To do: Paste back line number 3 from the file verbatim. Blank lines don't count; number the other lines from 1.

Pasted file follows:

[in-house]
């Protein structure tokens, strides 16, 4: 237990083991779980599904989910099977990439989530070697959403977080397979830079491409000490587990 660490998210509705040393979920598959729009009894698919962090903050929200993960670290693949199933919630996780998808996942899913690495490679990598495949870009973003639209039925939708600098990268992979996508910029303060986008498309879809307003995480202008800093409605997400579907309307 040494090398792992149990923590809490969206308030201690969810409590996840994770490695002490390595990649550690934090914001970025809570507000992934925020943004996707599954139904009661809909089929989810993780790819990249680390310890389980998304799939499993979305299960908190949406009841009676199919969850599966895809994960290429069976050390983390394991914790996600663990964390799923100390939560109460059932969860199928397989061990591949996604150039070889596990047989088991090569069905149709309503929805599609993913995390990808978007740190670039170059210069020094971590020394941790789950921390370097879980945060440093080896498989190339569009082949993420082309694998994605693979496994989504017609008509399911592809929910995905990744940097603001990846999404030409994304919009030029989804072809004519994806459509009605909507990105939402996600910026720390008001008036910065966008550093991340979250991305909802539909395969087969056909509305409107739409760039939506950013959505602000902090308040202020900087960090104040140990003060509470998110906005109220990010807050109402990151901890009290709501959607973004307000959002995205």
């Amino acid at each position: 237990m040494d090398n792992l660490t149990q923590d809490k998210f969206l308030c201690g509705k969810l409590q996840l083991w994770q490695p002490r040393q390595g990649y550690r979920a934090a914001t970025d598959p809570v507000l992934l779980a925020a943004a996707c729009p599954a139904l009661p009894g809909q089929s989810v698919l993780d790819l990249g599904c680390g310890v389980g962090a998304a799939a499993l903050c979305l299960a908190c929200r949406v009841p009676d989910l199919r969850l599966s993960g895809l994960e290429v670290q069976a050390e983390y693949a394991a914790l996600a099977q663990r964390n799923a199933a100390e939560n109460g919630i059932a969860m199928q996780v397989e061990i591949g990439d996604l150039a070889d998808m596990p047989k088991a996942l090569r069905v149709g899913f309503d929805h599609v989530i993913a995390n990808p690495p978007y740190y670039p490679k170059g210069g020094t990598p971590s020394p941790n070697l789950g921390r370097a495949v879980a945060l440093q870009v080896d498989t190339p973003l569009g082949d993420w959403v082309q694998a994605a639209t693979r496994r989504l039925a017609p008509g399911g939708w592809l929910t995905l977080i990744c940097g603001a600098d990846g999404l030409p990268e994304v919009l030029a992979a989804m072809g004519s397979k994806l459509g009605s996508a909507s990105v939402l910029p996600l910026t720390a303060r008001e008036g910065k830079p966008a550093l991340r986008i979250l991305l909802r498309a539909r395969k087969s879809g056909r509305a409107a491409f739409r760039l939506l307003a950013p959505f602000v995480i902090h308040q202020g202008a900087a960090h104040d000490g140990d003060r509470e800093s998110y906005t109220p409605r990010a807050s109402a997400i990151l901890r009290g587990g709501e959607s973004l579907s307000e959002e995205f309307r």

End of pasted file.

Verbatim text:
């Amino acid at each position: 237990m040494d090398n792992l660490t149990q923590d809490k998210f969206l308030c201690g509705k969810l409590q996840l083991w994770q490695p002490r040393q390595g990649y550690r979920a934090a914001t970025d598959p809570v507000l992934l779980a925020a943004a996707c729009p599954a139904l009661p009894g809909q089929s989810v698919l993780d790819l990249g599904c680390g310890v389980g962090a998304a799939a499993l903050c979305l299960a908190c929200r949406v009841p009676d989910l199919r969850l599966s993960g895809l994960e290429v670290q069976a050390e983390y693949a394991a914790l996600a099977q663990r964390n799923a199933a100390e939560n109460g919630i059932a969860m199928q996780v397989e061990i591949g990439d996604l150039a070889d998808m596990p047989k088991a996942l090569r069905v149709g899913f309503d929805h599609v989530i993913a995390n990808p690495p978007y740190y670039p490679k170059g210069g020094t990598p971590s020394p941790n070697l789950g921390r370097a495949v879980a945060l440093q870009v080896d498989t190339p973003l569009g082949d993420w959403v082309q694998a994605a639209t693979r496994r989504l039925a017609p008509g399911g939708w592809l929910t995905l977080i990744c940097g603001a600098d990846g999404l030409p990268e994304v919009l030029a992979a989804m072809g004519s397979k994806l459509g009605s996508a909507s990105v939402l910029p996600l910026t720390a303060r008001e008036g910065k830079p966008a550093l991340r986008i979250l991305l909802r498309a539909r395969k087969s879809g056909r509305a409107a491409f739409r760039l939506l307003a950013p959505f602000v995480i902090h308040q202020g202008a900087a960090h104040d000490g140990d003060r509470e800093s998110y906005t109220p409605r990010a807050s109402a997400i990151l901890r009290g587990g709501e959607s973004l579907s307000e959002e995205f309307r």